My first time on safari, I was lucky. The trip centered around a long hike through the foothills of Mount Meru, a dormant volcano west of Mount Kilimanjaro in northern Tanzania. To say that I was thrilled understates my excitement, not only at seeing some of the wild kingdom's greatest icons, but doing so on foot, with only the growl of beasts, not motors, and the crush of crunching animal teeth, not of camera-toting tourists.
The animals I watched – giraffes, elephants, zebras, monkeys, antelope – were peacefully at home in their own environment. No restraints, no special feeding times, no obligation to interact with or perform for me.
This is the way animals should be. But many of them are not. According to World Animal Protection, an international non-profit animal welfare organization, as many as 550,000 wild animals are currently suffering at tourist entertainment venues globally. Worse, the vast majority of tourists – up to 80 percent leaving comments on TripAdvisor – are unaware that the conditions in which they find and interact with animals run counter to the best interests of those animals.
Fortunately, the winds of positive change are blowing. Responsible travelers and companies are coming to grips with less-than-ideal past practices and working to improve the way people can appreciate wildlife without causing it irreparable harm.
With that in mind, here are six things (of many!) to think about in support of animal welfare during a trip.
World Animal Protection has done a sweeping review of selfies on Instagram. Tens of thousands of images depicted people posing with animals, often holding, hugging or touching them. Sadly, most people don't realize that, by and large, these animals have been forcibly removed from their natural habitats or bred on farms to get inappropriately handled by tourists and live in unfamiliar or improper confinement.
An infamous example of this is the tiger farms in Asia, the most notorious of which, Tiger Temple near Chiang Mai, Thailand, was forced to shut down after 40 dead baby tiger cubs were found in a freezer. Often masquerading as tourist attractions that allow visitors to pet and pose with tigers, these farms are usually captive-breeding facilities that sell tiger parts and products.
And yet, the World Wide Fund for Nature conducted a survey in 2016 that found 76 percent of respondents unaware of tiger farm practices in Asia that "are fueling the illegal wildlife trade and jeopardizing the recovery of wild tigers across the continent." It's a practice that extends to many other animals as well, especially lemurs, sloths, koalas, bears, and a variety of primates.
"Don't be part of this ugly picture," urges World Animal Protection. Choose not to cuddle or touch any animal that belongs in the wild. Better yet, sign the 'Wildlife Selfie Code' and "commit to cruelty-free selfies."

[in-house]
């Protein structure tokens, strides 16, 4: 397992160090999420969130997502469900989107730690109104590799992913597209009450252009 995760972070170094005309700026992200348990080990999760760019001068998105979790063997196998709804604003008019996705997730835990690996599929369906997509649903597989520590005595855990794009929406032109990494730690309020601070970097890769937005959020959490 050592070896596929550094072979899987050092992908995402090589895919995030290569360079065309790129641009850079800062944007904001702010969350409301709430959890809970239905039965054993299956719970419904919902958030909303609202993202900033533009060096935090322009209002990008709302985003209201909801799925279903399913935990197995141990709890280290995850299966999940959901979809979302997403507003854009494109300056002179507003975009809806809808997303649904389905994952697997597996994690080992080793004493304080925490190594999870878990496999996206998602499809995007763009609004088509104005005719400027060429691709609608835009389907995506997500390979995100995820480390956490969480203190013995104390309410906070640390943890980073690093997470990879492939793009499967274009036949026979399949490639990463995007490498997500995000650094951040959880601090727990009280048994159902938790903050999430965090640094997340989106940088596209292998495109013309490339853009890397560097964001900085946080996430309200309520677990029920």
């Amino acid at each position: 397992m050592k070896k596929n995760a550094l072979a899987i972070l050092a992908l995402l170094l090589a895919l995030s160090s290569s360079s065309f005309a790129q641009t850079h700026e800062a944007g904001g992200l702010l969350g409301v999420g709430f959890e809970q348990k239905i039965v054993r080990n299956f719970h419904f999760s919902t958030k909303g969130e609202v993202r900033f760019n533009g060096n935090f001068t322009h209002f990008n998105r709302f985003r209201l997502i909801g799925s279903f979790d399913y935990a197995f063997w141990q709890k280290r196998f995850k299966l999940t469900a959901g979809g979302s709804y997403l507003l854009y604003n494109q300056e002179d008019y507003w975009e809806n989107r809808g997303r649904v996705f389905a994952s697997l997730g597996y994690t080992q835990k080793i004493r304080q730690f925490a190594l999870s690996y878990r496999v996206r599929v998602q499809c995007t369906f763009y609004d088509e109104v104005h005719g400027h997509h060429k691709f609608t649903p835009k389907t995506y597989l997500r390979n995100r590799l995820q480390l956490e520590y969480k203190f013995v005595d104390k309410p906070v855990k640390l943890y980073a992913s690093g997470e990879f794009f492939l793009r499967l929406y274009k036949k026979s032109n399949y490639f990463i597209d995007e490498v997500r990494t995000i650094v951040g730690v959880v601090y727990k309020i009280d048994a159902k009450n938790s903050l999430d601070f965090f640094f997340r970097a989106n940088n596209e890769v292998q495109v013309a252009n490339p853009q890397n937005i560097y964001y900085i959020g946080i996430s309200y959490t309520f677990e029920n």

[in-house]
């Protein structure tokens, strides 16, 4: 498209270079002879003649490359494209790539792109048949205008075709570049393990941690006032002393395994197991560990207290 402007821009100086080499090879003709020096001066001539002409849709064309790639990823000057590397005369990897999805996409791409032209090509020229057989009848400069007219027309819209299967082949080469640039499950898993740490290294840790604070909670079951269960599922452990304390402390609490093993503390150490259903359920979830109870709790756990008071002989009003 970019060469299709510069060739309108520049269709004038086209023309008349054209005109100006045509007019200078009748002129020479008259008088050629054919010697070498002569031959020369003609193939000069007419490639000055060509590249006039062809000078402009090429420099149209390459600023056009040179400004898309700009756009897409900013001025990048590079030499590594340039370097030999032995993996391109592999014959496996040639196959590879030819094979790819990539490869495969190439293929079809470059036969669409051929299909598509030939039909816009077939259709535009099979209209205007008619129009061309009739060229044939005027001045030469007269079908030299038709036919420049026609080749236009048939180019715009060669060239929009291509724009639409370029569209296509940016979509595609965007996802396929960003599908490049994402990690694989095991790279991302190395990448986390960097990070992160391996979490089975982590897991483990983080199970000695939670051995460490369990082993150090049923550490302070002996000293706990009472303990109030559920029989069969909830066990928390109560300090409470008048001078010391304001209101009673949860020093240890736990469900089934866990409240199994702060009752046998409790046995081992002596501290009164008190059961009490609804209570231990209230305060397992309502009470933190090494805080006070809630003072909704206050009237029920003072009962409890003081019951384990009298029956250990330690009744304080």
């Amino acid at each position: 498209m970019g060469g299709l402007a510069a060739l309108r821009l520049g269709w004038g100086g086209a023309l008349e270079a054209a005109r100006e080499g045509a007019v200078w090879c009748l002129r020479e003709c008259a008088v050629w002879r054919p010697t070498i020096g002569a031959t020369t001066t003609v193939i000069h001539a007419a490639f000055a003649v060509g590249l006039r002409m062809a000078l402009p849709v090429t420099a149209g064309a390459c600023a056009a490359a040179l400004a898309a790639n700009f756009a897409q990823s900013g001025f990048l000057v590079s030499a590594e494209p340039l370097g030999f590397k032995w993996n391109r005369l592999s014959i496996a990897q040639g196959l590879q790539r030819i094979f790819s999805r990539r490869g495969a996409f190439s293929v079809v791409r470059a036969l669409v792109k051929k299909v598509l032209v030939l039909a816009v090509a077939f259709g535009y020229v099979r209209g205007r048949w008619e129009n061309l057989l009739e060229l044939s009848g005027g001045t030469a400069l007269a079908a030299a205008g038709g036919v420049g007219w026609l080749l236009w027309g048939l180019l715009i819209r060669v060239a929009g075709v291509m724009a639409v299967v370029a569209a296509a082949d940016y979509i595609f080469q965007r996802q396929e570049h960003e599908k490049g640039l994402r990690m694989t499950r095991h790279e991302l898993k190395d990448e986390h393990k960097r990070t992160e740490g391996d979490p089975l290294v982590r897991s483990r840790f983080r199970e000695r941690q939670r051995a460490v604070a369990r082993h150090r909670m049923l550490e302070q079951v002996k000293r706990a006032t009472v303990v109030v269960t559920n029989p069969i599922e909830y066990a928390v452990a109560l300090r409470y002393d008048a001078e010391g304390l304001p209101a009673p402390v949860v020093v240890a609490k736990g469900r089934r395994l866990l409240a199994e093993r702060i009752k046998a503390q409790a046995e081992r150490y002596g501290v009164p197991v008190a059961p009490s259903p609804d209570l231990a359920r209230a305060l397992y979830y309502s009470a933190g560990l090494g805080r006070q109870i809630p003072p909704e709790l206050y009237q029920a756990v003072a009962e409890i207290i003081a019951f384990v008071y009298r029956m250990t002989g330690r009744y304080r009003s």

Before 2014, "People went to Southeast Asia to ride elephants. You saw it all over social media," said Leigh Barnes, Chief Purpose Officer of Intrepid Travel, in an interview with Green Matters. "But we had done the research. We knew it was horrible for the elephants, which are meant to be wild. We needed to make a change."
And so they did. As of January 2014, they elected to stop offering elephant rides on any of their trips. Now more than 160 travel companies have also agreed not to sell or promote any behavior that has elephants doing rides or shows for tourists. Further, in 2016, TripAdvisor ceased the sale of tickets to any animal attractions that included contact between tourists and captive wild animals, including elephants, although in April 2018, they watered their policy down by only excluding performances deemed demeaning or unnatural.
Walking with lions is much more insidious than it might seem. It rarely has to do with conservation, rehabilitation, or lion reintroduction into the wild, as sometimes advertised. Instead, for the practice to be safe, very young cubs are taken from their mothers to be cuddled by tourists. When those cubs are too big to hug, they're trained to walk with tourists. But the frequent contact with people means they can never be released into the wild. And their captivity and training likely involves brutal treatment, poor shelter, and drugs. A very common end result is that the lions are sold to canned hunting farms as future trophies.
The 2015 documentary film Blood Lions shone a bright light on the practice that traps 6,000 to 8,000 lions in South Africa alone. One outgrowth has been a far-reaching call to end the breeding, canned hunting, and commercial exploitation of lions and other predators. The 'Born to Live Wild' pledge commits more than 100 businesses to recognizing the unethical and misleading business practices of breeding and hunting facilities, to cut ties with any who pursue it, and, among other things, to support the "formal conservation community in their endeavors to secure the survival of Africa’s predators in the wild."